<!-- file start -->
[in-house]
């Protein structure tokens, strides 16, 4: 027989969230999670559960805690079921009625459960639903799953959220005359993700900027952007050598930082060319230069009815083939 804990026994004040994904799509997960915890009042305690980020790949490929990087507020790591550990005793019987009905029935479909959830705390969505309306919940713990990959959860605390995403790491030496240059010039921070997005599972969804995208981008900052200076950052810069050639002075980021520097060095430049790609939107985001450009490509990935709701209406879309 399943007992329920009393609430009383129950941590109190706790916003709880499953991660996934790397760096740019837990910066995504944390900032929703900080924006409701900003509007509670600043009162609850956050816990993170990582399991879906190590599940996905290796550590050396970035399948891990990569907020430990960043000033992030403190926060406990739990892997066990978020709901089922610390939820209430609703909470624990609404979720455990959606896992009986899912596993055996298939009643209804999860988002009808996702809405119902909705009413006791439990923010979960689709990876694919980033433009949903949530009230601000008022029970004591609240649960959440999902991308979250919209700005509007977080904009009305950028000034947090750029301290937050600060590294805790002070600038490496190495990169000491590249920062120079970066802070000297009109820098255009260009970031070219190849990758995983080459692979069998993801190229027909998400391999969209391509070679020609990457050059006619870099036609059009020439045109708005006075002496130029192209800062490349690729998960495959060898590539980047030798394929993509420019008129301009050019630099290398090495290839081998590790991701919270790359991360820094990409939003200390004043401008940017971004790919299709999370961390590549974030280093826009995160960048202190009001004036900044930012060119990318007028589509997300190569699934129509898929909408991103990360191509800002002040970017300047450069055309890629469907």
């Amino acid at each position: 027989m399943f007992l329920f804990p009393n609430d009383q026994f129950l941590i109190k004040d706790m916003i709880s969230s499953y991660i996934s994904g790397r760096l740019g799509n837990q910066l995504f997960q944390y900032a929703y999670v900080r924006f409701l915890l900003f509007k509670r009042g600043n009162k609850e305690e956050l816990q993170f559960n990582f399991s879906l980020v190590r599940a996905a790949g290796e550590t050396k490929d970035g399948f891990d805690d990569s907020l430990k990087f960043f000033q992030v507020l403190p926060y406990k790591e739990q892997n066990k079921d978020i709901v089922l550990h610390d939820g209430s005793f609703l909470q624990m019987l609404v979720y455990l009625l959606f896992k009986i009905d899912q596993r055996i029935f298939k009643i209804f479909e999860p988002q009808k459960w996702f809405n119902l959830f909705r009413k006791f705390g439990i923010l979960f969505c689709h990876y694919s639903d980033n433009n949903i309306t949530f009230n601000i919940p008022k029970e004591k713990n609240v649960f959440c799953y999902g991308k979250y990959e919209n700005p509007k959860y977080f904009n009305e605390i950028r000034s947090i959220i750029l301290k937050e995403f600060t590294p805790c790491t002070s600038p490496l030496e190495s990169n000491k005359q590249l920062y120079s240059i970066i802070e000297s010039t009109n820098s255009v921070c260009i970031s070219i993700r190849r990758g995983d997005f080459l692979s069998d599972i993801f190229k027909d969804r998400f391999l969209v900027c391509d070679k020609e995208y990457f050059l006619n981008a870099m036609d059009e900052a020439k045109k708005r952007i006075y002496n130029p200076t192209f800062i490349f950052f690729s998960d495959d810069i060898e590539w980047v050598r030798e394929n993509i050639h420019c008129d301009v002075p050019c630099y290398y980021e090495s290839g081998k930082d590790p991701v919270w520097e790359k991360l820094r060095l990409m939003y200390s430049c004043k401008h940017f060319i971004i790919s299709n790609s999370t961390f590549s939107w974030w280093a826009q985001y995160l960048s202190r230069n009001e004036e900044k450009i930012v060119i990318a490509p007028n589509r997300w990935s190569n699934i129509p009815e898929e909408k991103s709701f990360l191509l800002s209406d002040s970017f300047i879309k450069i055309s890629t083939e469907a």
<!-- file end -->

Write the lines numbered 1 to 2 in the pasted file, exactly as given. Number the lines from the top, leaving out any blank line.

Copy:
[in-house]
């Protein structure tokens, strides 16, 4: 027989969230999670559960805690079921009625459960639903799953959220005359993700900027952007050598930082060319230069009815083939 804990026994004040994904799509997960915890009042305690980020790949490929990087507020790591550990005793019987009905029935479909959830705390969505309306919940713990990959959860605390995403790491030496240059010039921070997005599972969804995208981008900052200076950052810069050639002075980021520097060095430049790609939107985001450009490509990935709701209406879309 399943007992329920009393609430009383129950941590109190706790916003709880499953991660996934790397760096740019837990910066995504944390900032929703900080924006409701900003509007509670600043009162609850956050816990993170990582399991879906190590599940996905290796550590050396970035399948891990990569907020430990960043000033992030403190926060406990739990892997066990978020709901089922610390939820209430609703909470624990609404979720455990959606896992009986899912596993055996298939009643209804999860988002009808996702809405119902909705009413006791439990923010979960689709990876694919980033433009949903949530009230601000008022029970004591609240649960959440999902991308979250919209700005509007977080904009009305950028000034947090750029301290937050600060590294805790002070600038490496190495990169000491590249920062120079970066802070000297009109820098255009260009970031070219190849990758995983080459692979069998993801190229027909998400391999969209391509070679020609990457050059006619870099036609059009020439045109708005006075002496130029192209800062490349690729998960495959060898590539980047030798394929993509420019008129301009050019630099290398090495290839081998590790991701919270790359991360820094990409939003200390004043401008940017971004790919299709999370961390590549974030280093826009995160960048202190009001004036900044930012060119990318007028589509997300190569699934129509898929909408991103990360191509800002002040970017300047450069055309890629469907």